Automotive Bailouts

Anybody who reads my blog fairly regularly realizes that when it comes to politics that I tend to lean to the left fairly strongly. So it is odd to me that I am here blogging about a subject in which I apparently am being conservative on. Because honestly when it comes to all these bailouts, I just don’t believe they are the best of ideas, and somehow Democrats seem to love the idea. Even though I understand that if too many of these companies begin to fall, our economy is in a world of trouble, I can’t help but think that the money is being handed out with little thought and little responsibility.

The latest round is the automotive industry, you know those companies who have been struggling for years because over the last 20 years they have consistently ignored the needs of their customers, decided not to innovate, charged too much, and made mistake after mistake. Yeah that one. We are deciding that we should bail out THAT industry? Really? I mean usually when a business continuously screws up, shouldn’t it die?

The Chevy Volt at South StationI may be odd in this particular philosophy, but I can’t help but think that perhaps Japan actually earned their lead on the marketshare. I mean Toyota in particular has really been innovating with their Hybrids over the past several years all the while the American Automakers scoffed at the idea of a fuel efficient car and continued to make more and more SUVs. Big surprise that decision bit them in the asses.

Not only that, but if the big American automobile makers went away, then maybe there would be an opportunity for smaller automotive makers to rise up and start producing in their stead. Already there are several smaller developers creating fuel efficient sports cars in California. There is also an Xprize for anyone who makes a 100MPG car, perhaps whoever builds that can bring it to market and make a fortune, that is part of the reason that contest is out there after all, to drive innovation which is what Detroit really lacks right now.

Yet, I do understand the importance of the auto industry to this country and what the loss of it would mean to our workers. If they left, millions of workers would be out, and it would be years before the above innovative smaller developers had an opportunity to become big enough to fill in. It would be devestating at a very bad time for the country, so for this reason something has to be done.

I just don’t think that the plan that they automotive industry put forward is really all that detailed. Instead of coming out saying they will push the envelope they came out with PR cuts ($1 a year CEO job and selling corporate jets is all well and good but isn’t a solid long-term plan). The main portion of their “plan” was to cut 25% of their workforce and to put out hybrids, increasing their MPG of their fleet by something like 19% in the next 2 years.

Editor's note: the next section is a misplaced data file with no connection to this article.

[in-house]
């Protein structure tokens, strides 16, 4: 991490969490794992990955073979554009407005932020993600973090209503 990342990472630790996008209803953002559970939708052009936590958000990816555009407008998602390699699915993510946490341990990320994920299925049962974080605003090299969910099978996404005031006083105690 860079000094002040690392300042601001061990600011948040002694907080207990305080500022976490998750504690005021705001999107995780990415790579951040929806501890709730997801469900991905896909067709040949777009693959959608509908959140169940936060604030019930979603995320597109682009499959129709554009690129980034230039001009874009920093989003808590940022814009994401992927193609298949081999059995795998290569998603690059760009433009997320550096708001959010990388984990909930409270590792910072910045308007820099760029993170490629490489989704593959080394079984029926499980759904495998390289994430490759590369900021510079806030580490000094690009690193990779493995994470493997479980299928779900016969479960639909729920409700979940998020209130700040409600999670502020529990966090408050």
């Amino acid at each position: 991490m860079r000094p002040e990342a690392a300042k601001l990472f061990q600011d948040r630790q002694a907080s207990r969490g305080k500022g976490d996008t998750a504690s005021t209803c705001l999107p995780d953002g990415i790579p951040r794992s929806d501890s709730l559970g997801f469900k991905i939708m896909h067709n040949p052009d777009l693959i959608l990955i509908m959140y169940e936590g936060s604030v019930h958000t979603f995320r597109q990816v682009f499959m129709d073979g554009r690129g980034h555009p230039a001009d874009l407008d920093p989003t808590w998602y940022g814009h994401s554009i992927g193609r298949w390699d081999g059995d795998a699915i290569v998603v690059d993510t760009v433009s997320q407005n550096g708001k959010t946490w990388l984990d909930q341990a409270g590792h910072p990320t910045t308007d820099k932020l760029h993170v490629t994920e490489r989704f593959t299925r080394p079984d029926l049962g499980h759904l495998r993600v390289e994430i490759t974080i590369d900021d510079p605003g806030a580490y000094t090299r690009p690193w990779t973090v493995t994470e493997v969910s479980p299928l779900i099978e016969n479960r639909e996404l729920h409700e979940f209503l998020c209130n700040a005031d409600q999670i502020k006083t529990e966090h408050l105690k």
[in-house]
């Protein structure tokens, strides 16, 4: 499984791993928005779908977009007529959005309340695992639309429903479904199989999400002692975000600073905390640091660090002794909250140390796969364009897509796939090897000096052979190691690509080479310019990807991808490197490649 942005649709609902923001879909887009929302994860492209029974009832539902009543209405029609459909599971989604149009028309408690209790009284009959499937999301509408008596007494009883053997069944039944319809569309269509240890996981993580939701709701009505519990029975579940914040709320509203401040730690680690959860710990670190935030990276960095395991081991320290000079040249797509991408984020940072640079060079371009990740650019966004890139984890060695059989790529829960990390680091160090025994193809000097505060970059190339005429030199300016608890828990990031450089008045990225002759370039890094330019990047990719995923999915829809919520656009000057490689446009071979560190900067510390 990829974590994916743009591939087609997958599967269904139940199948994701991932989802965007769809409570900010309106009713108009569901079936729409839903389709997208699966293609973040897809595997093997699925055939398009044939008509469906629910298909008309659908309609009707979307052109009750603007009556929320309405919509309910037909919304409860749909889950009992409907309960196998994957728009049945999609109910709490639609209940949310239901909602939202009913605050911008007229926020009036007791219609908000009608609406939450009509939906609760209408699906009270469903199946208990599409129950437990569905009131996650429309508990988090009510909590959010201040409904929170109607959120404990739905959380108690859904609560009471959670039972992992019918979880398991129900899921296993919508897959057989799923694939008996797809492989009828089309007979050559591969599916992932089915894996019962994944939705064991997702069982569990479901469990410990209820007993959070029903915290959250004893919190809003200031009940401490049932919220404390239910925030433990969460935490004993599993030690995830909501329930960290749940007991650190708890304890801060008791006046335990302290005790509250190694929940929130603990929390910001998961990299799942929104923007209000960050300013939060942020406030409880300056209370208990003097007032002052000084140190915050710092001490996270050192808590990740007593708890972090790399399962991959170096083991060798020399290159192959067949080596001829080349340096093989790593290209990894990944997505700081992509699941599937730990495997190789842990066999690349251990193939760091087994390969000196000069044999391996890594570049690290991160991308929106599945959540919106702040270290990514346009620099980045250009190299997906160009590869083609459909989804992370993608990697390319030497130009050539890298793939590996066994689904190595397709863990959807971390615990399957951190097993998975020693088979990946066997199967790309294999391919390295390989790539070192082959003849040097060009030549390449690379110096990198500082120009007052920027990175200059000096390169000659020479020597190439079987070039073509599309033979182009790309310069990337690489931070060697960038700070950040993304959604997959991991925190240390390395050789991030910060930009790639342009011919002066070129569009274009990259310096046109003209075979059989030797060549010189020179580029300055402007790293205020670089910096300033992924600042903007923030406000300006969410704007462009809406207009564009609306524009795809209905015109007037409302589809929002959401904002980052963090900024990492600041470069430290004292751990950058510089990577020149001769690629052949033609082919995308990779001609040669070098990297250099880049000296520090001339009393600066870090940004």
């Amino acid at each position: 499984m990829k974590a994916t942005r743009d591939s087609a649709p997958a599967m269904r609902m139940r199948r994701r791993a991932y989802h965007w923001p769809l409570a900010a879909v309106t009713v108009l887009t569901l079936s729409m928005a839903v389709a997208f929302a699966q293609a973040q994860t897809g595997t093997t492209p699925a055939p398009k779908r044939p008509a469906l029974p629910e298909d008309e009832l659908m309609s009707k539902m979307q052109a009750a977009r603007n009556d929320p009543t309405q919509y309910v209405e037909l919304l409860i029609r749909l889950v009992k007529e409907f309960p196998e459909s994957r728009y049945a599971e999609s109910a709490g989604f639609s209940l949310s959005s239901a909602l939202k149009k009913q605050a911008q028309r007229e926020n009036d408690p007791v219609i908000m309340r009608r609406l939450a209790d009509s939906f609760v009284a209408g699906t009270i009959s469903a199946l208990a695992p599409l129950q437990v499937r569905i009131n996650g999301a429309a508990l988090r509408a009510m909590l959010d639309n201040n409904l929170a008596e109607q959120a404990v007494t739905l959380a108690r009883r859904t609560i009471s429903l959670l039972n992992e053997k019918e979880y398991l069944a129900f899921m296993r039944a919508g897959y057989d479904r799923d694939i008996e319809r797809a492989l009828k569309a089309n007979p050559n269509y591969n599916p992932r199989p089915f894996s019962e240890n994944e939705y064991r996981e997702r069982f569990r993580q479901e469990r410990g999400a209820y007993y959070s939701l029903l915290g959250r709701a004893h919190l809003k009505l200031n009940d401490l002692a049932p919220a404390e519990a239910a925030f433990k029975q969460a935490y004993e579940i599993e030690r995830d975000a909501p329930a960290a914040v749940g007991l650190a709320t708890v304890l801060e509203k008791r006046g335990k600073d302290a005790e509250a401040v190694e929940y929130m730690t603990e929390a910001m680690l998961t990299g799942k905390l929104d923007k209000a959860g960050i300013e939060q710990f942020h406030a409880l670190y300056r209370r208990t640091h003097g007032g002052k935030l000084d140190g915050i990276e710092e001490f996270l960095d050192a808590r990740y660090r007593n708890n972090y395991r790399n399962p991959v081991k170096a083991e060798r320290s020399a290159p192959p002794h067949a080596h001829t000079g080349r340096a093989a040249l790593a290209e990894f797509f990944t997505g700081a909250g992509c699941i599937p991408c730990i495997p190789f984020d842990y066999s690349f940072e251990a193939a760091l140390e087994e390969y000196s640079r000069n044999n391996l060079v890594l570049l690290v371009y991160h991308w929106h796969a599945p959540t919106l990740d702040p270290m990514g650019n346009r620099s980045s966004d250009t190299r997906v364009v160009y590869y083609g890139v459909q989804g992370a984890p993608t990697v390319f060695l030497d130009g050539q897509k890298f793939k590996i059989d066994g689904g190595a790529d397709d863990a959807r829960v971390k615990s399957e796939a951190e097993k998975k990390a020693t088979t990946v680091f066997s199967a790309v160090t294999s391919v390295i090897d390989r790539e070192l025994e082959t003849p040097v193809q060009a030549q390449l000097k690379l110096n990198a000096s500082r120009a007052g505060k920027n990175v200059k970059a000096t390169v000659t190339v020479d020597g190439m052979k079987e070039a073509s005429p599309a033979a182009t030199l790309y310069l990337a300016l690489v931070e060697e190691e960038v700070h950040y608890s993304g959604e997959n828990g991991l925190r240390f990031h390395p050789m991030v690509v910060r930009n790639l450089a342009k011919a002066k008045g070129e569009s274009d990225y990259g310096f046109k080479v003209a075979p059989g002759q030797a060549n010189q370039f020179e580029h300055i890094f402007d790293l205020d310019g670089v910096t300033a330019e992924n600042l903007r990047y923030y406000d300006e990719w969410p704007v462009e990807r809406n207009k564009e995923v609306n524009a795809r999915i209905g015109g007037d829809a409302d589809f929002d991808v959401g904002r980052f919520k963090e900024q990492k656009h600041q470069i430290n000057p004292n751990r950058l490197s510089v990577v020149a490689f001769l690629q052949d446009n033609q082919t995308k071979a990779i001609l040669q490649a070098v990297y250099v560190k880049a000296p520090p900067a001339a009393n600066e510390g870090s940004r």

First of all, the MPG can be raised that much by doing nothing but stopping production of half the SUVs they build that aren’t selling right now anyway. This doesn’t necessarily show they are doing a good job at pushing the boundaries. They are just saying they will catch up to where the industry is NOW in 5 years. Not a good start. Then they say they will CUT the workforce by 25%? The whole reason why they are worth keeping around is for the employment they have. Or do they mean cut foreign workforce by 25%?

Maybe if these car companies would stop following the crowd and start pushing the crowd forward they wouldn’t be on the verge of collapse in the first place. This is what capitalism is supposed to be about after all. The more bailouts this country gives to the various corporations the more it looks like our capitalism has failed horribly. In a free market economy, these companies should die.

2 Replies to “Automotive Bailouts”

  1. I’m totally with you on this one. Heck, spend the money directly on extending unemployment benefits for the people who actually get laid off and training programs for those people to update their skills. Anything but write a blank cheque to these companies so that their management can continue business as usual. Eventually some other car company will come along, buy up the assets of these companies and rehire all those skilled workers.

  2. Exactly, and now there is talk about automakers from other countries like KIA are planning on opening plants here in the U.S. that can help pick up the slack.

    Personally I think if we have all this money to jump start the economy, one of the better plans I can think of is to do what they did in the 30s and get people back to work. Let’s start some government funded programs to get the infrastructure better. High-Speed rail connecting New York to Miami and Philly to Minneapolis. We could get mass amounts of wind farms and solar farms built which would require a whole lot of parts that could be built in closing down auto part plants. Put funding into Medical schools to be the first step into national medical plan (this would do two things, increase the number of doctors that we have, and decrease tuition bills for those doctors which is the biggest complaint they have against a national health coverage). Etc.. There is a lot we could do to make this country better and all of it would increase the amount of jobs in the country. And all of it would just take a portion of the money we are throwing at these failing companies.

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